Discussion in 'Kenpo' started by Kenpo_Iz_Active, Jul 20, 2007.

  1. Kenpo_Iz_Active

    Kenpo_Iz_Active Greek Warrior-not 300

    I personally think Kenpo overdoes it with katas. Few are ok, like three, but its just my opinion. they just seem to overshadow the rest of Kenpo, and practicioners spend more time practicing katas than technique. What do you think?
  2. Nuck Chorris

    Nuck Chorris I prefer North South

    If you don't learn your kata, you will never learn the secret techniques or the grappling of ke?po hidden in the forms.
  3. Gufbal1981

    Gufbal1981 waiting to train...

    Kata's/forms are an essential part of learning. You can take apart your forms to find the fighting concepts/techniques/lessons that are taught in the forms. There are takedowns that could be missed because you're just viewing the form as "just a kata." You'd be amazed at how many sweeps/takedowns are in the forms. It's really fun to take the forms apart to find these things.
  4. Kenpo_Iz_Active

    Kenpo_Iz_Active Greek Warrior-not 300

    well, i never really "took apart" a kata. I just thought they were there for balance and stuff like that. but, learning too many katas can get kinda confusing, or you forget the previous. that's why i prefer few forms, as opposed to a lot.
  5. Gufbal1981

    Gufbal1981 waiting to train...

    That's what practice and video taping yourself if for. I've been studying Kempo for 20 years...I know all my Kempo forms and then some. Take apart your kata's. It's about finding the applications in the forms as well as the other things you mentioned.
  6. KempoFist

    KempoFist Attention Whore

    Stop giving BS artists an opening to slip out through. We just got through a 700+ post thread on this issue over on BS. http://www.bullshido.net/forums/showthread.php?t=56324
  7. KenpoDavid

    KenpoDavid Working Title

    So, you guys are finally "through" with dismissing kata? I thought that would never end...

    The value of kata to any student depends on their teacher and how he uses them in his program. Kempofist had poor kempo teachers, so his appreciation of kata is based on that. I'm sure his students felt the same way about them as he does.

    If your teacher is only teaching them as baalnce exercises or movement drills then 3 is probably enough.
  8. Gufbal1981

    Gufbal1981 waiting to train...

    I don't believe it's an opening. If the person is a real BS artist, then he won't look for anything that could even be a fighting technique. Not everything is as clear as glass in the martial arts...sometimes, you need to think to be able to find it.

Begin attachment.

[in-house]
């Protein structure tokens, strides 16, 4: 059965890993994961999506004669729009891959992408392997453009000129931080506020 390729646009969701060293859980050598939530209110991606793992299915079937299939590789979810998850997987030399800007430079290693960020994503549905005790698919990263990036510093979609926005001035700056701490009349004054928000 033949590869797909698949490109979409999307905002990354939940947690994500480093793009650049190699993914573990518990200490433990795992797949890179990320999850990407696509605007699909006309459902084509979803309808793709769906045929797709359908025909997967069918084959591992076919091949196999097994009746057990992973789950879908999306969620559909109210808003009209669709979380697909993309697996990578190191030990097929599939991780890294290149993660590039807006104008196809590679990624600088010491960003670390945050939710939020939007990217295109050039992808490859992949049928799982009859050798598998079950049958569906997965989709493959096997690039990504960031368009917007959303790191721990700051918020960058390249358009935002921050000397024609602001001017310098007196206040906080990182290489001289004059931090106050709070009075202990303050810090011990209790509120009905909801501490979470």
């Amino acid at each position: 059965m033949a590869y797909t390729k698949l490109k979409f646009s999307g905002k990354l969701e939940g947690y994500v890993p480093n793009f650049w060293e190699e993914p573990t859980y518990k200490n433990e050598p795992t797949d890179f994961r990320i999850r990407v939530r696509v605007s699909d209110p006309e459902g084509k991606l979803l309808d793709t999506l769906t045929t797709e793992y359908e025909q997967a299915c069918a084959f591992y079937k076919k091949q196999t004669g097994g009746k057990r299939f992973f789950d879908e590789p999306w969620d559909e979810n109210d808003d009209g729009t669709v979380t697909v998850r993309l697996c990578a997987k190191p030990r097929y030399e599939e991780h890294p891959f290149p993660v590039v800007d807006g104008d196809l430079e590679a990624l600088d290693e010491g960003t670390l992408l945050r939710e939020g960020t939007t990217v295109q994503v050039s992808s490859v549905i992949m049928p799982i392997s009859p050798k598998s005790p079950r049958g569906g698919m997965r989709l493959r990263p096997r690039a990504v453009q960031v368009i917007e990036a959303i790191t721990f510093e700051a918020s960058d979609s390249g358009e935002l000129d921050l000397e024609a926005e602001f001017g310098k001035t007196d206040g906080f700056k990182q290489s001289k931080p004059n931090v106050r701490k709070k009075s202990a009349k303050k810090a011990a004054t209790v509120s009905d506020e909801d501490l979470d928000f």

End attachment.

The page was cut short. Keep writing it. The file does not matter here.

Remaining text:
9. Gufbal1981

    Gufbal1981 waiting to train...

    I never dismissed kata...in fact, I would do a group class based on the bunkai of a form sometimes, even if they didn't have the form. I didn't care. If I thought the technique was worth learning, I'd teach it.
  10. KempoFist

    KempoFist Attention Whore

    Quite the contrary. If you read the thread, you'll find the kata bashers are the ones being greatly disparaged. In short, the debate came down to the very definition of what kata is or is not. Kata bashers viewed it in the sense of what most think of; long drawn out patterns of motions, utilizing stances and such not utilized in fighting, chambered punches, and eccentric hand positioning.

    Those that defended kata argued that things like striking combinations/drills, and two-person drills also were grouped into the term "forms" or "kata" within their training.

    In the end, no one was defending something like this http://video.google.com/videoplay?d...294&start=0&num=10&so=0&type=search&plindex=1
    as being anything much more than perhaps a fun workout or something to compete with in tournaments.

    The ideas behind taking techniques out of your kata is backwards thinking. You shouldn't have something that is seemingly implausible, and then try to tear it apart to make it useful. You should be given basic useful tools that you can build upon and drill live, so that you may gain better proficiency in actual combat. Because in the end, even if there is useful things that can be rationalized within the numerous Ken/mpo katas, you sure as hell aren't getting any better at actually doing them by practicing that kata over and over.
  11. Gufbal1981

    Gufbal1981 waiting to train...